Bryn Elian News

Mr Wilkins Visits CERN

On the 7th of February I was lucky enough to be chosen to take part in the annual Welsh Teachers Visit to CERN, the huge science experiment in Geneva, Switzerland. The program was aimed at providing 24 Physics teachers, like myself, with first hand experience of the cutting edge research being carried out at the European Organisation for Nuclear Research (CERN). Over four days, we attended tailored lectures and workshops delivered by a variety of speakers, all leaders in their fields. I found it surprising how many of these eminent speakers were either Welsh or working at Welsh universities. One of the most fascinating talks was on the researching of anti-hydrogen, a project run by the University of Swansea, with their findings only recently published.The highlight of the trip was a visit to the CMS detector, one of the experiments set up on the Large Hadron Collider in an attempt to prove the existence of the Higgs Boson. We were fortunate that the visit coincided with the winter maintenance program meaning the collider was shut down. You’d think this was a bad thing but actually meant we were able to go down into the tunnels and see the equipment first hand. It was doubly fortunate that the CMS detector was under going maintenance, with the protective shield removed and the inside elements opened up. It’s hard to describe the scale of what we were able to see, but imagine an object the length and width of a swimming pool and the height of a four story building. All of this science equipment is taking 75 Megapixel images 40 million times per second!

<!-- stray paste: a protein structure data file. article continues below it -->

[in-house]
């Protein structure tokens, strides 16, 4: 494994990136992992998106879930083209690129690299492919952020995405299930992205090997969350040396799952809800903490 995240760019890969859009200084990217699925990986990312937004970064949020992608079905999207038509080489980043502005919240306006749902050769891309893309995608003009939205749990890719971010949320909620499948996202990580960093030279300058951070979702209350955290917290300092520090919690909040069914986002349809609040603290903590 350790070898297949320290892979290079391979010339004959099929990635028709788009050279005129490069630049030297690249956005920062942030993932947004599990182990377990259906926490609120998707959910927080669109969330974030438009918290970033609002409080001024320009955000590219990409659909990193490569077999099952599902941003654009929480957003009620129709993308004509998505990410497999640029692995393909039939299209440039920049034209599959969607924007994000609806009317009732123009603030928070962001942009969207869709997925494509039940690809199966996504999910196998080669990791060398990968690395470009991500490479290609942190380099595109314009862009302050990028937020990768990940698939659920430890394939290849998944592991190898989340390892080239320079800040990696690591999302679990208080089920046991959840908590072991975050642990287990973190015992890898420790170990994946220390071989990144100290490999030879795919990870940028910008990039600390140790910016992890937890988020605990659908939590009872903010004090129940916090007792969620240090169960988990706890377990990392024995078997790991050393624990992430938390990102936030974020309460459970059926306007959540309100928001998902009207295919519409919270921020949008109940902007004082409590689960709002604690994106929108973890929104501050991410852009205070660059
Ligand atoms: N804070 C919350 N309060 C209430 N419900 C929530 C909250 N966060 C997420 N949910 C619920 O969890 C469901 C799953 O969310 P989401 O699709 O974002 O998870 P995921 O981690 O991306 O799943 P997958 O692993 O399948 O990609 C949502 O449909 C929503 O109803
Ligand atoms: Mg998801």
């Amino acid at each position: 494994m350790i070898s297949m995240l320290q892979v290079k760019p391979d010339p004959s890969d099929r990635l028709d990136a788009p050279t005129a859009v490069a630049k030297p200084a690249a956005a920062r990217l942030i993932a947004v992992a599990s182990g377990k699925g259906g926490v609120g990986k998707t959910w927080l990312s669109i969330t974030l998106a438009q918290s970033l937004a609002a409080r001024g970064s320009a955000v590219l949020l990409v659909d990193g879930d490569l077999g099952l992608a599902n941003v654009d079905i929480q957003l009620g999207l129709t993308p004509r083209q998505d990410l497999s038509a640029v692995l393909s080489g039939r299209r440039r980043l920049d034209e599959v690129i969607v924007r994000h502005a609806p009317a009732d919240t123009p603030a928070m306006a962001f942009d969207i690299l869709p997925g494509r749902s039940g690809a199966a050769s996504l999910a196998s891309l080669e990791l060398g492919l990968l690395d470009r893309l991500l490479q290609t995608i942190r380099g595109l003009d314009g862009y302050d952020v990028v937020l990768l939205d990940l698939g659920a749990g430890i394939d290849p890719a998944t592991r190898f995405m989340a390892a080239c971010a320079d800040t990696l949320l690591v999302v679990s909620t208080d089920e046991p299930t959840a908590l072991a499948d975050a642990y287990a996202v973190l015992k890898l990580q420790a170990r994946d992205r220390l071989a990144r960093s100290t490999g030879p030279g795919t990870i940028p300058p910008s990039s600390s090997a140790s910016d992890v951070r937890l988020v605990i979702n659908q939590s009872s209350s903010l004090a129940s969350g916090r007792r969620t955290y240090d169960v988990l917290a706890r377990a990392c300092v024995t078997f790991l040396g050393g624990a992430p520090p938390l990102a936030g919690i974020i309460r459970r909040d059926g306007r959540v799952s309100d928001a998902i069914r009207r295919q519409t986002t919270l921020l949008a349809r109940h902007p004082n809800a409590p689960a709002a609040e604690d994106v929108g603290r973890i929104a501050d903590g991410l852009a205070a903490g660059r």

It wasn’t all about the unravelling of fundamental physics, we also had some talks and looked at the technology that has been developed at CERN that has a huge impact on our lives. I posed outside the office where the Internet was born; spoke to the team responsible for the super cooled magnets where new developments are leading to smaller and cheaper MRI and PET scanners in UK hospitals. One of the most exciting developments in the treatment of cancers that will soon be available in the UK will be proton beam therapy. These will work using the magnets, electronics and super cool technology developed and improved at CERN to provide potentially life saving technology back here in Wales.You can find out more about my trip, including some of the terrible selfies taken by visiting the Science Departments Twitter feed, @YBEScience.